• In September, the Society held a very successful Biennial Conference in Bourke NSW. An excellent 4-day program on the theme ‘Rain in the Rangelands’ attracted 217 participants.
  • Also in September, Members from Western Australia made a successful bid to hold the 2012 Conference in Kununurra.
  • In November, in response to a competition to attract producer members, Council awarded Leonard Nutt, a producer from the South Australian rangelands with a complimentary, one-year membership of the Society.
  • At its November meeting Council approved a 1 year extension to the contract with CSIRO Publishing for printing and distribution of The Rangeland Journal.
  • In November, Professor Murray McGregor was appointed to the Publications Committee, and Council extended the term for a further 3 years for Associate Editors – Prof Maria Fernandez- Giminez, Mr Neil Macleod and Dr Brandon Bestelmeyer.
  • In November, Council also endorsed a proposal to partner with CSIRO Publishing and Rangelands Australia in promoting Australian rangelands, the ARS and its publications, and the 2012 Conference at international meetings (eg.SRM, IRC) over the next two years. These would be attended by Council members in other roles. A banner, posters and flyers have been developed for use at these meetings.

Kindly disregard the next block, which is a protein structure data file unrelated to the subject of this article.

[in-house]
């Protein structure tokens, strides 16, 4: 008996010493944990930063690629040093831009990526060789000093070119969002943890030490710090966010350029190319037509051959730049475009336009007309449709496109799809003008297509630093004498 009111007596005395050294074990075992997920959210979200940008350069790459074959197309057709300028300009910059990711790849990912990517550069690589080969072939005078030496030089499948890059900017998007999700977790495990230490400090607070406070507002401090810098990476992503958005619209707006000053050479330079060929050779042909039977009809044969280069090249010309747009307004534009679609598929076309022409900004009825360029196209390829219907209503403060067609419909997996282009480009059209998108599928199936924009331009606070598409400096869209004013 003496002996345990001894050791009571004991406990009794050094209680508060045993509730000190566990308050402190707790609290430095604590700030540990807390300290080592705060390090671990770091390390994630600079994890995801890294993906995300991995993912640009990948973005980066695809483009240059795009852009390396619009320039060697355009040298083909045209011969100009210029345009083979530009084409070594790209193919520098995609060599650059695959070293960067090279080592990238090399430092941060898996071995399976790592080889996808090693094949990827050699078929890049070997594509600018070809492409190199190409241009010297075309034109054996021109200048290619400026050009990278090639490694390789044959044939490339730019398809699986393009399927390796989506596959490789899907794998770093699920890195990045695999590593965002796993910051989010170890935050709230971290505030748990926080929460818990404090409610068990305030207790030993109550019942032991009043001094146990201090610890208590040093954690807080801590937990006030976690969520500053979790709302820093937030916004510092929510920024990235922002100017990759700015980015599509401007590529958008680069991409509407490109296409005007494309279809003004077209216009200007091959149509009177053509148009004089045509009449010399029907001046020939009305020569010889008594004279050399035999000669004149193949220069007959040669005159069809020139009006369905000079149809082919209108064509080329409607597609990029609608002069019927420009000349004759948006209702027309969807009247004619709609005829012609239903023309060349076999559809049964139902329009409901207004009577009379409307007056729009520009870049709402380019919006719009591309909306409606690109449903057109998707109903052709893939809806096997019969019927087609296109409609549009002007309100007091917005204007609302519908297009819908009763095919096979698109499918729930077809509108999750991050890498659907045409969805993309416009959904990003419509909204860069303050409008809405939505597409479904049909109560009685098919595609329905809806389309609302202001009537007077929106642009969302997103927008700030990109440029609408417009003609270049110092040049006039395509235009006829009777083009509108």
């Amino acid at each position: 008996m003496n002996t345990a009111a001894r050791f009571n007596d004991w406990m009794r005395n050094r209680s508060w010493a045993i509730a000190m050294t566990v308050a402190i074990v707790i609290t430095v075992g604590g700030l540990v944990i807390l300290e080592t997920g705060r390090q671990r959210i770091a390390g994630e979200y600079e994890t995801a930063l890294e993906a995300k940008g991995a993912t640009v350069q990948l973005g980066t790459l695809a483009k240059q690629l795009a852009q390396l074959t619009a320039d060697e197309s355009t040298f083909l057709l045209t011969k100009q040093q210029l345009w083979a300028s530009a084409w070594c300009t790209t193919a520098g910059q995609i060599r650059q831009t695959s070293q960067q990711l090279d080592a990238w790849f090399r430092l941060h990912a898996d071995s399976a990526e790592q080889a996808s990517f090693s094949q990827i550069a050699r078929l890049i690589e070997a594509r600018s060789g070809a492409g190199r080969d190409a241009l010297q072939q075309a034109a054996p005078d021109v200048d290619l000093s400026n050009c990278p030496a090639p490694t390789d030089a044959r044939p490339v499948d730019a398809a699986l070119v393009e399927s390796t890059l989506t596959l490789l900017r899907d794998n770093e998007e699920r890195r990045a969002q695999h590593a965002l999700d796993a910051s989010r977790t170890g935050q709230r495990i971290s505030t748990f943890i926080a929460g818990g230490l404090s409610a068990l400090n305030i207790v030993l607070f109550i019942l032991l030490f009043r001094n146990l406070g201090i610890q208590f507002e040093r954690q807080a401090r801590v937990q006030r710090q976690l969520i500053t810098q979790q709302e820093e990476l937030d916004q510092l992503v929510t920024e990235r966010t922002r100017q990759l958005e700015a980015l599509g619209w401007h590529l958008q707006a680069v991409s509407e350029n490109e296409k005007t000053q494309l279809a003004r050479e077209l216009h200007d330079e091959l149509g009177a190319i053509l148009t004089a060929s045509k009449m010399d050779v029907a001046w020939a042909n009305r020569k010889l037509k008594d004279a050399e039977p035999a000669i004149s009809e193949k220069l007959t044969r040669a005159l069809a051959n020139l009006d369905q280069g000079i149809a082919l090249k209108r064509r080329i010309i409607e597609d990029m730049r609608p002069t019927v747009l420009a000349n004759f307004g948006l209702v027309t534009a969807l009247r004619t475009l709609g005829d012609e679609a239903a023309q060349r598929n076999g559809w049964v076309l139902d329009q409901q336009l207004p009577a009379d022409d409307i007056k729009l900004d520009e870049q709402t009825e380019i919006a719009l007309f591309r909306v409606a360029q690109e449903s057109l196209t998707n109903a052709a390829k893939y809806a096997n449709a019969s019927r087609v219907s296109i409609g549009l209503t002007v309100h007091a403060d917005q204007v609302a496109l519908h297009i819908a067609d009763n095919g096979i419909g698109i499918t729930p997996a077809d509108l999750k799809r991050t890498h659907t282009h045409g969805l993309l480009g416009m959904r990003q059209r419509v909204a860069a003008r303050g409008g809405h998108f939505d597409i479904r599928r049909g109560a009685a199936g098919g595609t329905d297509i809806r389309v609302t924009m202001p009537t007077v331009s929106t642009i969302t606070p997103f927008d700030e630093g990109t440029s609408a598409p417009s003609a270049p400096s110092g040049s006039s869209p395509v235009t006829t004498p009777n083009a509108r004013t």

•  In December Council considered applications for Travel Grants and awarded grants to the following Members – Dr Peter O’Reagain, Bob Karfs, Bob Shepherd, Dr Carolyn Ireland and Christine Ferguson. Four of these grants were to assist with attendance at the IRC in Rosario, Argentina in April 2011
  • During the year a review of Honoraria was undertaken – it is proposed that this be finalised in the early part of 2011.
  • Throughout the year, developments in the Global Rangelands Initiative and Repository were monitored, and a preliminary Council position on engagement with this initiative was developed towards the end of the year.
  • Further improvements were made to the website in 2010.
The full minutes of the AGM (and other Council meetings) are available in the members section of the ARS website.


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Caitlin O’Neill – Perth WA

Central West CMA – Dubbo NSW

Fran Lyons – Charters Towers QLD

Kieran Rodgers – Lindfield NSW

Richard Vines – Knoxfield VIC

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Membership Rates; GST inclusive, if paid by 31st March

Australia Overseas Airmail

Individual or Family

  • Full (Journal + Newsletter)/Student $100/$80 $125/$100
  • Part (Newsletter only)/Student $60/$45 $70/$50


  • Full (Journal + Newsletter) $135 $165
  • Part (Newsletter only) $75 $90


New members are encouraged to join the Society via the ARS website (

Renewing members should also pay their 2011 dues through the website, if possible.

A renewing member should logon using their Username, which is their email address as in the ARS database, and their Password, which is “new login xxxx”, xxxx being the member’s membership number. If you do not know your membership number, please contact Graeme Tupper by email, Some members may have changed their Password in the database, in which case, Graeme Tupper will not know it. If you encounter problems in logging on, contact Graeme Tupper.